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First Thing with Simon Williamson: Monday 14 May 2012



First Thing with Simon Williamson: Monday 14 May 2012

Zille won't resign over tender.

While you were sleeping

Democratic Alliance leader Helen Zille said on Sunday she would not resign over a communications tender that was criticised by the Public Protector, Thuli Madonsela, in a leaked provisional report last week. Drama over this tender erupted last year and Zille said at the time she would quit if any corruption in the tender process was discovered. Although the process was deemed irregular in some parts, it exonerated the DA leader who said in her weekly newsletter, “Most importantly it is accepted that there was no corruption whatsoever, nor any evidence of political involvement, interference or manipulation in the procurement process.” The party believes there are legal errors in the draft report and will meet with Madonsela on Thursday. Times LIVE, Sapa

Yahoo is in limbo again after its CEO Scott Thompson resigned on Sunday only four months into his job, while an inquiry into his disputed academic credentials goes on. On 4 May First Thing reported activist hedge fund Third Point had written to the Yahoo board claiming Thompson earned a degree his university only offered four years after his graduation. Ross Levinsohn, Yahoo’s global head of media, will act as interim CEO. Amusingly, Third Point discovered the discrepancy in an Internet search… on competitor Google. New York Times, AP

Greek leftist leader Alexis Tsipras and his Syriza party, holding the second biggest chunk of the Greek parliamentary vote after last week’s elections, will not attend a Monday meeting of political honchos in the country to set up a new government. This virtually ensures another election which, polls indicate, Syriza will most likely win. Although Greece’s anti-bailout vote was split among parties in elections last Sunday, polls show these voting blocs have united behind the 37-year-old Tsipras who has consistently rejected governance deals with established parties. BBC, Toronto Star

The Iranian government on Sunday told western countries to back up, with state TV reporting that applying any extra pressure could stall nuclear talks. Iran and western negotiators are due to work out which side should move first – Iran taking concrete steps to ease western concerns, or western powers easing sanctions – at talks scheduled for 23 May, also involving the US, Russia, China, France, Britain and Germany. Reuters, Daily Star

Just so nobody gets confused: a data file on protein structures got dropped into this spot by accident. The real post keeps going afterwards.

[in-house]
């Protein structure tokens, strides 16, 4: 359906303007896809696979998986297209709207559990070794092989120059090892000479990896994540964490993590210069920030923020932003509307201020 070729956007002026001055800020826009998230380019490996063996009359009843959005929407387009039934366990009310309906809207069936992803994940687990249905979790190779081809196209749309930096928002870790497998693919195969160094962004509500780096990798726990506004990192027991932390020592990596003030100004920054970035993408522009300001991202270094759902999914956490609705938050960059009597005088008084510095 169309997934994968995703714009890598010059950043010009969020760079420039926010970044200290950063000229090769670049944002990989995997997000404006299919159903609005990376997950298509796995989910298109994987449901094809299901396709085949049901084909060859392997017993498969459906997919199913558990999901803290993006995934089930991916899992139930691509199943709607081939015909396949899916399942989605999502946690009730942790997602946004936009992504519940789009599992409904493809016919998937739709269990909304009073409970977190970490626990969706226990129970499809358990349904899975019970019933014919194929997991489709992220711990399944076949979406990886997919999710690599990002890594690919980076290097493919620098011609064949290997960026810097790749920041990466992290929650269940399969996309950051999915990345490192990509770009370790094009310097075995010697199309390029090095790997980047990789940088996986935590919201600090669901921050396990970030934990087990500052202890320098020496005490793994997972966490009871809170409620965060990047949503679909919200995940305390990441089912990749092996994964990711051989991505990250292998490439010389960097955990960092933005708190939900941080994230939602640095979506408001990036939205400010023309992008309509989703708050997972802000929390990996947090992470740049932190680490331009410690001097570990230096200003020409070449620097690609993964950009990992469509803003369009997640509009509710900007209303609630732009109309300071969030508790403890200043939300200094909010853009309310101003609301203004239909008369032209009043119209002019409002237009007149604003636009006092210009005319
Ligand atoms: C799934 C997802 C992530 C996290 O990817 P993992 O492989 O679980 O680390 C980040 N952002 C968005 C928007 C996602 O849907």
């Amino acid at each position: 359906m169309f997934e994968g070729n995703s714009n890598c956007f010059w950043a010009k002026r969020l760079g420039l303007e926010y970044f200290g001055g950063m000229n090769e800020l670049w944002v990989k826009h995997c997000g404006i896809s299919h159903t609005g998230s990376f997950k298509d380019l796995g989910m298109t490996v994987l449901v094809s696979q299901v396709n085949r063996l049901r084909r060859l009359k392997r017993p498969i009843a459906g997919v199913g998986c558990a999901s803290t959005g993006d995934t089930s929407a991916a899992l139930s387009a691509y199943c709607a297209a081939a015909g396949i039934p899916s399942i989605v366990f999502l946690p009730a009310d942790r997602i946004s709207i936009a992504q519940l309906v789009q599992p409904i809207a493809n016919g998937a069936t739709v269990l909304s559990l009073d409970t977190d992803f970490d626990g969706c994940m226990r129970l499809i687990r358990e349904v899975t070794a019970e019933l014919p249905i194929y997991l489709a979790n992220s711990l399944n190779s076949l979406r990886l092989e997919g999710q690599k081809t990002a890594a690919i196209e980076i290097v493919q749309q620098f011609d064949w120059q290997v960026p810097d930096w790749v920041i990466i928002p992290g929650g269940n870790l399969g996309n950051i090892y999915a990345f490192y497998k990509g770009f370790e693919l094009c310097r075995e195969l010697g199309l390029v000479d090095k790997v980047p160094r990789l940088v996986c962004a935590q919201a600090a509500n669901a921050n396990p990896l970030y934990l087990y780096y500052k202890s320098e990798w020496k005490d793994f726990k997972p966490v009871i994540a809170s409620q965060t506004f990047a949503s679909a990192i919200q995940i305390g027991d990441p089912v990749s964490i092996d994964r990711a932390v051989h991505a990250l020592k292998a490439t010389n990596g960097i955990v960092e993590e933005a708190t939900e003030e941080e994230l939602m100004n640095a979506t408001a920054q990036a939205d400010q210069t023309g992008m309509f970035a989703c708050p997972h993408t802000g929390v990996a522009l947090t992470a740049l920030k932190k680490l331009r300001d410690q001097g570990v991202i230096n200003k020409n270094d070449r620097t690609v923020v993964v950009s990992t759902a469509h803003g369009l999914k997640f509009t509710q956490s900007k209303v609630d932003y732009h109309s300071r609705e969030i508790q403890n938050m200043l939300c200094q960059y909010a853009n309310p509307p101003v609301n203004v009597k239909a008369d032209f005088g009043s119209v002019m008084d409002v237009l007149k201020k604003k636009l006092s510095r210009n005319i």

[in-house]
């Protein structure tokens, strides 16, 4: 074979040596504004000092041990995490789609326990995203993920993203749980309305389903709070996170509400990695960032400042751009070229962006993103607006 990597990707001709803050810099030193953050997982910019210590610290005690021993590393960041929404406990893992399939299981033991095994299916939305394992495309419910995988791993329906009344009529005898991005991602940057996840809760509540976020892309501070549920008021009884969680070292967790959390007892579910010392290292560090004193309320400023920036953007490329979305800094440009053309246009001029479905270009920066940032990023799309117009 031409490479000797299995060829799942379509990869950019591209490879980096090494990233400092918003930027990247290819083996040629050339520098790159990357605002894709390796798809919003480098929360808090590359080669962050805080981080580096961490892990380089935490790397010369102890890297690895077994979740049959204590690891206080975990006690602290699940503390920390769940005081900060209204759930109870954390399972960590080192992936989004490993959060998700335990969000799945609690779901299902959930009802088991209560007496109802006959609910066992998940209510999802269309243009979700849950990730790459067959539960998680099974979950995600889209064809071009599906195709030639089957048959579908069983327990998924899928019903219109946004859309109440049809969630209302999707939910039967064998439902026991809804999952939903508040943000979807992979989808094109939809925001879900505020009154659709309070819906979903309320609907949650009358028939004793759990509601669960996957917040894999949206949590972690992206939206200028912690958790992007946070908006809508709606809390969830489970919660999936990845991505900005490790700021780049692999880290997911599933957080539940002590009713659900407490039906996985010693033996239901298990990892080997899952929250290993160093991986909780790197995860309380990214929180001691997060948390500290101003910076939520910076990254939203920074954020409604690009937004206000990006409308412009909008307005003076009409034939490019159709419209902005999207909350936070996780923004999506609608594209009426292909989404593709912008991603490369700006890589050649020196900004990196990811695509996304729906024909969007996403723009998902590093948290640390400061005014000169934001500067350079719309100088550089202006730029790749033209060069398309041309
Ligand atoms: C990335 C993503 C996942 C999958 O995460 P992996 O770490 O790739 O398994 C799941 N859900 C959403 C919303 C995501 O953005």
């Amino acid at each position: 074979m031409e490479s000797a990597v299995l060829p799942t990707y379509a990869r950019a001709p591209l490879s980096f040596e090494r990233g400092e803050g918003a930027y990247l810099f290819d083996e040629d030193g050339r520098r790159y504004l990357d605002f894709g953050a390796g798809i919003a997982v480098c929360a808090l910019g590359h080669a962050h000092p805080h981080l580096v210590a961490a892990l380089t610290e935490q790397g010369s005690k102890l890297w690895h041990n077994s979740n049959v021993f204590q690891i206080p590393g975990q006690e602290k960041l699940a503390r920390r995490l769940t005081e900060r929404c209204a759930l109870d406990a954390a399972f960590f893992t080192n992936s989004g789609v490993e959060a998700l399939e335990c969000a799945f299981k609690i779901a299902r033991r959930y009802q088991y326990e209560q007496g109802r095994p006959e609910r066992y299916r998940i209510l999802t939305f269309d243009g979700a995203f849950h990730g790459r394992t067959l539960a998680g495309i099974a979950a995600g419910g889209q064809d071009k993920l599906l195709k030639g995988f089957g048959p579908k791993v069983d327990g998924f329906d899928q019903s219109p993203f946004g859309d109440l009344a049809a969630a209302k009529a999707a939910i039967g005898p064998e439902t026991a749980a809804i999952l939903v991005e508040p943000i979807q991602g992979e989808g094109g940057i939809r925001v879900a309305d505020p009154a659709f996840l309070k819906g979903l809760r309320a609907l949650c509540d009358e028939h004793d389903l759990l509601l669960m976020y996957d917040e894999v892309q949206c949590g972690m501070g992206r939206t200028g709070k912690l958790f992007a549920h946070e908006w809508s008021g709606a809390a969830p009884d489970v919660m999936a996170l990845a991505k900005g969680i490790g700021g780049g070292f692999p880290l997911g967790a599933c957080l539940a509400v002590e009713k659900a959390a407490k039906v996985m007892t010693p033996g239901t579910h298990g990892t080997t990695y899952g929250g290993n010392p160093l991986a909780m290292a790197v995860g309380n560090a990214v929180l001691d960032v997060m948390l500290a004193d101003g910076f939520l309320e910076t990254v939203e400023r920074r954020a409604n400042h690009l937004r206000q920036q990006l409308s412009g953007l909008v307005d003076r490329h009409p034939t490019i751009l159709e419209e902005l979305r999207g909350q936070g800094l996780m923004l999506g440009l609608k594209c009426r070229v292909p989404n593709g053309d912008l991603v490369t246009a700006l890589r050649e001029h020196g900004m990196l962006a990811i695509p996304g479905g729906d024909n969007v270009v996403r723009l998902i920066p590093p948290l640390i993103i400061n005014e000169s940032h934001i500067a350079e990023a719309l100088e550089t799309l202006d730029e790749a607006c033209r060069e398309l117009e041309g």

Golf: Former world number 1 Tiger Woods said on Sunday the PGA Tour should punish slow play with penalty strokes, rather than undisclosed fines. This issue has been brewing all season, but came to the fore during this weekend’s Players Championship (won by Matt Kuchar) when the crowd became irritated at Kevin Na’s constant practice strokes. Woods did express sympathy for Na’s constant re-dressing, saying “I’ve never experienced anything like that, but I’ve seen it before.” USA Today,

Coming up today

Former ANC Youth League leadership, Julius Malema, Sindiso Magaqa and Floyd Shivambu will hold a press conference at 11:00 in Illovo. Headline writers around the country you may now give each other high-fives.

Group CEO of the SABC Lulama Mokhobo, and South African Football Association CEO Robin Petersen will chat to the media about a three-year agreement between the organisations. We’re unsure if the national broadcaster will carry the press conference.

European foreign ministers meet on Monday to try to find common ground on whether Ukraine deserves to be hosting the Euro 2012 football tournament. Germany has called Ukraine’s current administration dictatorial. Poland, co-hosts of Euro 2012, has pleaded with ministers not to call for a boycott, but it seems as if Germany’s concerns are shared by others.

The Labour Department will hold public hearings on the Labour Relations Amendment Bill at the Rustenburg Civic Centre from 10:00.

Hopefully you’ll only pooh-pooh Frisco ethically from now on: It’s Fairtrade Coffee Week in South Africa, an issue Daily Maverick’s Rebecca Davis examined.